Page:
To give color to your paint, you may choose to add four or more tablespoons of dry color pigment to the curd and stir until the pigment is incorporated. Continue to add color pigment, stirring constantly, until you achieve the desired hue (Be sure to wear a mask when using dry pigments and/or follow the manufacturer directions.)  .

Milk paint will spoil quickly, so it should be applied to your surface within a few hours of mixing. The recipe above makes a small batch, so you will want to test this on a smaller project to get started.

The first milk paints were dyed with pig’s blood, but, luckily, these days you can buy both natural pigments and the color pigments mentioned in the recipe above in a range of shades. You can also experiment by leaving steel wool in a dish of water and adding the resulting rusty water to your paint; simmering blackberries on the stove and straining the liquid; brewing and adding strong coffee for the desired shade of brown; or adding store-bought juice concentrates to your paint.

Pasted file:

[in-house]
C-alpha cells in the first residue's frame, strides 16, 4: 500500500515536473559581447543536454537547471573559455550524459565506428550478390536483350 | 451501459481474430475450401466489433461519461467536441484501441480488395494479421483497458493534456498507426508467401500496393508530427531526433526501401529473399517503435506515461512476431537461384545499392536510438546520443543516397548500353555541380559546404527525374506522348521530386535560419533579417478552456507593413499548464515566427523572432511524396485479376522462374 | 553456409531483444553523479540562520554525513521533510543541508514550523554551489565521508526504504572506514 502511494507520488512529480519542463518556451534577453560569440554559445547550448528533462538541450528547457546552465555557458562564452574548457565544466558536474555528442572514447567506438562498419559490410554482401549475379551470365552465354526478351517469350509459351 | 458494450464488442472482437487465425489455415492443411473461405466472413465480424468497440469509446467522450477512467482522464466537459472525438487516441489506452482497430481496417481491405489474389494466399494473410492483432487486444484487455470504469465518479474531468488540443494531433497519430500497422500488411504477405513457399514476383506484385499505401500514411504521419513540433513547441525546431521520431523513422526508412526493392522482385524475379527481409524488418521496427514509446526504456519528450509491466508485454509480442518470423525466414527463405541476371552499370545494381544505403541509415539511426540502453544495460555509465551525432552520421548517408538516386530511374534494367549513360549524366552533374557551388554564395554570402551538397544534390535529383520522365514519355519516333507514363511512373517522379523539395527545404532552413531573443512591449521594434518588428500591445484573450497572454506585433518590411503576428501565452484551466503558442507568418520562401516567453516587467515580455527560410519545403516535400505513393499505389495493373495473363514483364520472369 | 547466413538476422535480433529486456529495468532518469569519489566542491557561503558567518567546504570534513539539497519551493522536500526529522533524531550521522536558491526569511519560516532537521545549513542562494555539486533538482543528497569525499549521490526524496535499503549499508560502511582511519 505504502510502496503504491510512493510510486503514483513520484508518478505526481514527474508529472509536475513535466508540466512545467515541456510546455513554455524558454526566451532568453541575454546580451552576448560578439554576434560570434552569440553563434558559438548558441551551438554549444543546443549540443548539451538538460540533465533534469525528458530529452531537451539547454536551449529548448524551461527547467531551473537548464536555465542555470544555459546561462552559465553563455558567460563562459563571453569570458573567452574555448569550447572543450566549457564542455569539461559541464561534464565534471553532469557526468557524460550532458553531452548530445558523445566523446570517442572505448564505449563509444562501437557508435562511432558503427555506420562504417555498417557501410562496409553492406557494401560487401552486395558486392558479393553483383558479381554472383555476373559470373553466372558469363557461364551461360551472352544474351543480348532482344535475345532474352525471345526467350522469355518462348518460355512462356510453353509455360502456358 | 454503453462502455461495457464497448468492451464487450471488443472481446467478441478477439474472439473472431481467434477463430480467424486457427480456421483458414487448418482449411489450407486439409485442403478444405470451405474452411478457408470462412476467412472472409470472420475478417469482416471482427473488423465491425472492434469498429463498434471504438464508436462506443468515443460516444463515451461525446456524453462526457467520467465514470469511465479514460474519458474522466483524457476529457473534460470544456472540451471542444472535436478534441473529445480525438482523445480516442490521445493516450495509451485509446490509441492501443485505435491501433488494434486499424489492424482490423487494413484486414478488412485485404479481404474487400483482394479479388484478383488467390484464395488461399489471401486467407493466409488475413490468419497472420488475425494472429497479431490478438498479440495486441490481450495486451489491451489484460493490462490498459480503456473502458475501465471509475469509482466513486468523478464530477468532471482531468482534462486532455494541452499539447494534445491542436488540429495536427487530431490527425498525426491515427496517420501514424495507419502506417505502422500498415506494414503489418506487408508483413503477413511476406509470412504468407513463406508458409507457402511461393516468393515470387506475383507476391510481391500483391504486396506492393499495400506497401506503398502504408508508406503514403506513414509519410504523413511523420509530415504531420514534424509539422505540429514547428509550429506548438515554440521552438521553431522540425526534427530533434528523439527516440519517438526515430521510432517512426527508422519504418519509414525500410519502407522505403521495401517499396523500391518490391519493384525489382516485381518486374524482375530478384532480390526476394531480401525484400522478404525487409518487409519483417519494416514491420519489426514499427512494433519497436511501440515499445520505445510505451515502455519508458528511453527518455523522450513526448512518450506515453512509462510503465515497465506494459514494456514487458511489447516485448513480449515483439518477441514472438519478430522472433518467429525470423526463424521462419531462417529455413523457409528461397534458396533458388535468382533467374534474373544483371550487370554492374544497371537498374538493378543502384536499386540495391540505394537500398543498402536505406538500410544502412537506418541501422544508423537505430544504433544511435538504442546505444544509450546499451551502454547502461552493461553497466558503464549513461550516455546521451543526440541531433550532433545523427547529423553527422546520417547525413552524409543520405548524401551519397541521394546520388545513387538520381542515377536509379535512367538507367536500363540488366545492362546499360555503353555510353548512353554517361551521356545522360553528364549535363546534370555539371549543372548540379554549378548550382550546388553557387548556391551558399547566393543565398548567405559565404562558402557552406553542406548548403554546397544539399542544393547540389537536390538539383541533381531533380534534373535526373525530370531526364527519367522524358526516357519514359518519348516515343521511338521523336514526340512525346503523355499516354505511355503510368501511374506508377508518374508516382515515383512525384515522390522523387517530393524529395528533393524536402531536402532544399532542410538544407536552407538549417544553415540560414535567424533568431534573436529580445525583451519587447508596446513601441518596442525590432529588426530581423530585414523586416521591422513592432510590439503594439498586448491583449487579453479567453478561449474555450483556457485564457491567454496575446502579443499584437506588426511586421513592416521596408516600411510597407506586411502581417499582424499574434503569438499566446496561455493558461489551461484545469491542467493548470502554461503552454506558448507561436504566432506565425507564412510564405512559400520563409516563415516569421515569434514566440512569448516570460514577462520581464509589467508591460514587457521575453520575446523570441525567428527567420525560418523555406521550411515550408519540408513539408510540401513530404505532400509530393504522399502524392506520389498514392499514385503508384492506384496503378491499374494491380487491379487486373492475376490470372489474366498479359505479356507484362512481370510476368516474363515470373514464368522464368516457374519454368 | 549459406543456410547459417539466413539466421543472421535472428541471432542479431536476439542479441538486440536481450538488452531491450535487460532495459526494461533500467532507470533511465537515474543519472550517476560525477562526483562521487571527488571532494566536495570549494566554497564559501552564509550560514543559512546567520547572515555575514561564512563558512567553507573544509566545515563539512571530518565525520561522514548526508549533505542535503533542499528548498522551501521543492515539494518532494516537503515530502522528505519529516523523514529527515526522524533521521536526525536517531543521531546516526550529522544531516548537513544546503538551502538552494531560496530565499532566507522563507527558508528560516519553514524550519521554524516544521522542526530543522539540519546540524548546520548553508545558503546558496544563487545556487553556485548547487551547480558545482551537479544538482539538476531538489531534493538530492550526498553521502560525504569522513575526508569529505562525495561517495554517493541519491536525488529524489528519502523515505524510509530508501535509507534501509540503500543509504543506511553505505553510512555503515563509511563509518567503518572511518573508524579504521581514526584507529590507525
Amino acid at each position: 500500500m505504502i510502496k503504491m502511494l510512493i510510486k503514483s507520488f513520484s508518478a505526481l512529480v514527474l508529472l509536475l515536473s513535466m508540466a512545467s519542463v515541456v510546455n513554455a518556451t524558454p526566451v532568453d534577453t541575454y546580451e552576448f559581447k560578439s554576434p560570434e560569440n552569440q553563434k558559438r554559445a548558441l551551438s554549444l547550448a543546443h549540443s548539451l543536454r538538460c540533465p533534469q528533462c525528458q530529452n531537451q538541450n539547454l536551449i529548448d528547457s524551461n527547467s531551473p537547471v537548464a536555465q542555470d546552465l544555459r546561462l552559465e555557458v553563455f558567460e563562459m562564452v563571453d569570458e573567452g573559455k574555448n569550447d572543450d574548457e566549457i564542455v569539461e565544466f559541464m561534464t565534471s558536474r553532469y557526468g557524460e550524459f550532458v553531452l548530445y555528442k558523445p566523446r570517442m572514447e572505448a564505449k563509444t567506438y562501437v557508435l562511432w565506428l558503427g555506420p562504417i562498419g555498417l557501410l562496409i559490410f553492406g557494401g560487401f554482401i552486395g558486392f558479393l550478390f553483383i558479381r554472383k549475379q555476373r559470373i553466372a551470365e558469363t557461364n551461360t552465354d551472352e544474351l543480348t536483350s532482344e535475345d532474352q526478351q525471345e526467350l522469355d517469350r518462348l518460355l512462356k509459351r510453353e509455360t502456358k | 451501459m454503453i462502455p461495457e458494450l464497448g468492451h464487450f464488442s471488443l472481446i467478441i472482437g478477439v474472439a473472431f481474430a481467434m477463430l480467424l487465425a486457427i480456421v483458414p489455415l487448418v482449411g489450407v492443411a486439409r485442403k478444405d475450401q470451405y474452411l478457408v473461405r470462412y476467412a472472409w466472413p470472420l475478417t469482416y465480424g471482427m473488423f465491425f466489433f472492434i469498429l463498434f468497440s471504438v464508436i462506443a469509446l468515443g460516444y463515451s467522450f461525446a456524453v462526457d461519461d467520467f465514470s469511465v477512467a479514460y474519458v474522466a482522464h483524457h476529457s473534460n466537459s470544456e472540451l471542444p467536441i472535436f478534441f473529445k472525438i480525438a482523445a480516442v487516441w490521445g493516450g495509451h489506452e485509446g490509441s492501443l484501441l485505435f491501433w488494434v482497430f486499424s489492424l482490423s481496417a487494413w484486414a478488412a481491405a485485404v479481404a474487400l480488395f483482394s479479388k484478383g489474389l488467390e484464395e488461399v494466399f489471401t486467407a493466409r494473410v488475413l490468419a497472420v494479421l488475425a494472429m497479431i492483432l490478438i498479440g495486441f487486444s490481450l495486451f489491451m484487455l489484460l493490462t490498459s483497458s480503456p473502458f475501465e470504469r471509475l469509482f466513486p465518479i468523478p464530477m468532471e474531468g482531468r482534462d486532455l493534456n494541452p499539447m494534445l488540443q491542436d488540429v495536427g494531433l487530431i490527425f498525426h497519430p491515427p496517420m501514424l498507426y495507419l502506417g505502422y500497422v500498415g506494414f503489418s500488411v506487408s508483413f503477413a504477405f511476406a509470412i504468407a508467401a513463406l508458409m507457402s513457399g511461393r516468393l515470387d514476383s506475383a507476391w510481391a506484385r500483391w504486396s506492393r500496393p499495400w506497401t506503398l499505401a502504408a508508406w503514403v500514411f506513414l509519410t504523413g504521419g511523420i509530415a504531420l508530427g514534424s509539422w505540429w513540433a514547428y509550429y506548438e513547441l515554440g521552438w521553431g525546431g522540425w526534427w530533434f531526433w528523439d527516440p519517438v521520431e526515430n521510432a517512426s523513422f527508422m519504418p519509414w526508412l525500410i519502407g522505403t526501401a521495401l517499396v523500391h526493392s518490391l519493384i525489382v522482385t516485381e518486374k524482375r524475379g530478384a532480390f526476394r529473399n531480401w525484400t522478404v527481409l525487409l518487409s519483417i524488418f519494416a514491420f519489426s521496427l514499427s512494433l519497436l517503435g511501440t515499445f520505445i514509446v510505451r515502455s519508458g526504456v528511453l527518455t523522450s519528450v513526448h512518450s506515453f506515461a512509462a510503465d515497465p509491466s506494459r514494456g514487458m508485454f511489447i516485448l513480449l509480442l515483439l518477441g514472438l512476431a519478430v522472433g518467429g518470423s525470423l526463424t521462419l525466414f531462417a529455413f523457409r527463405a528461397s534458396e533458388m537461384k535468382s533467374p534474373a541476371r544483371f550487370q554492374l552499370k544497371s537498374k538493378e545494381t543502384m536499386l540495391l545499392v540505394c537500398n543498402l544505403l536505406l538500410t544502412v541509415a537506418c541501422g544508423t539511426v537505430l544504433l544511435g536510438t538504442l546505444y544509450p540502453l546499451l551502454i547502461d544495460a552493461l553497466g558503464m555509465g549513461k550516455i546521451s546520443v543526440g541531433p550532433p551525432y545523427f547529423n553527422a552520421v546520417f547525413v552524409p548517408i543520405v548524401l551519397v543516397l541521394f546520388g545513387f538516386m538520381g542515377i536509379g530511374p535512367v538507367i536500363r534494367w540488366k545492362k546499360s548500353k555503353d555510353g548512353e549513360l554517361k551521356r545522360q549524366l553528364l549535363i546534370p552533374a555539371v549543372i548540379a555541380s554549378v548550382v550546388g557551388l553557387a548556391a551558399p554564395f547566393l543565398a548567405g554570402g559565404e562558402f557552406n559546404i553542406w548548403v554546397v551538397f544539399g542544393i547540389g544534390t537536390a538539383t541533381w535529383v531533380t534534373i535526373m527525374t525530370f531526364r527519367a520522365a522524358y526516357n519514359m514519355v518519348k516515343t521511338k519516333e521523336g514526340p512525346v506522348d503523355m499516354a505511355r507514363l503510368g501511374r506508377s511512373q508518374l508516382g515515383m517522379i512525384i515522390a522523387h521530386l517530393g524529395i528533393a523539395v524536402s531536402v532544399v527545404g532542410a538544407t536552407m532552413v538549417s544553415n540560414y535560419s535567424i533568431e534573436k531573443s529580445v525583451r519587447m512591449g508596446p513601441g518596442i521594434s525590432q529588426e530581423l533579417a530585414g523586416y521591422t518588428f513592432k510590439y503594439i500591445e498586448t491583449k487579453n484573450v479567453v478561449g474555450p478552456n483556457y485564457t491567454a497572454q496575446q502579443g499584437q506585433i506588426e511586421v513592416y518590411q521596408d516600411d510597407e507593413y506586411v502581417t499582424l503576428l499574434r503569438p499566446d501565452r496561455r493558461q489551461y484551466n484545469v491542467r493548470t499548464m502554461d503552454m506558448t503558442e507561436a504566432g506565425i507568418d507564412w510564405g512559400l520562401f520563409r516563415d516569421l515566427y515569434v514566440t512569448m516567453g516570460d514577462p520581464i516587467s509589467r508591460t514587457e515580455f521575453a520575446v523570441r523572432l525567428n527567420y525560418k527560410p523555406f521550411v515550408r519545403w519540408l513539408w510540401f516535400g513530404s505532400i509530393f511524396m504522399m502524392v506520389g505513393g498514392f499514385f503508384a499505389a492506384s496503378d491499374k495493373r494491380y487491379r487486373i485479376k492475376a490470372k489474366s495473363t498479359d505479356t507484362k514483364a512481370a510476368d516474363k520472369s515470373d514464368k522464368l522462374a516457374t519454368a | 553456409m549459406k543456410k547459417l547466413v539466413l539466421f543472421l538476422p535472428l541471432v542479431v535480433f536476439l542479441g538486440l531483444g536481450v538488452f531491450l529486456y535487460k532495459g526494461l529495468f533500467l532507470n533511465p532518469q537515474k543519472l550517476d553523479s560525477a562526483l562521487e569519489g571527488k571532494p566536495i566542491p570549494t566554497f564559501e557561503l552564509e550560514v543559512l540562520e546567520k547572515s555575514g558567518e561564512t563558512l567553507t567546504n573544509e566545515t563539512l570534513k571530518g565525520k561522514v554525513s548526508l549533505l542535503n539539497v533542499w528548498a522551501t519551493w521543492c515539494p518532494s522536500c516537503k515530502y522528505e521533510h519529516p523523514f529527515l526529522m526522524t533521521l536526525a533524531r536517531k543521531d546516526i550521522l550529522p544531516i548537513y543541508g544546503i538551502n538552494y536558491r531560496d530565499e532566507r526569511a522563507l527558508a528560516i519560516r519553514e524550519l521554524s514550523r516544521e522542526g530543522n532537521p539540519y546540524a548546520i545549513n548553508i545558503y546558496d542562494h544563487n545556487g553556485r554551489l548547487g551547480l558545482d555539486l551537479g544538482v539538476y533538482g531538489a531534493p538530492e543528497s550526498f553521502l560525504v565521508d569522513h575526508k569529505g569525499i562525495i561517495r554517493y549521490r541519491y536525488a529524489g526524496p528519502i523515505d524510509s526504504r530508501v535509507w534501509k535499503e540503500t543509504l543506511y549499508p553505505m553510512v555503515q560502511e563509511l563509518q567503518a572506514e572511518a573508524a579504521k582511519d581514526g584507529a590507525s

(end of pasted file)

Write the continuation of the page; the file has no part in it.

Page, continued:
You may also buy milk paint already mixed and ready to go. Personally, I’m not really sure how I will finally choose to seal this wood. But, no one – even the ancient Egyptians – has been able to provide a recipe for keeping carpenter bees at bay. If you have any suggestions (for paint or bees) or experiences (good or bad), please share them in the comments below. In the meantime, I will keep researching my options and perfect my Tom Sawyer-style pitch to get the neighborhood kids excited about painting.  Of course, such a specialized job can only be done properly by one in a thousand, maybe one in two thousand people…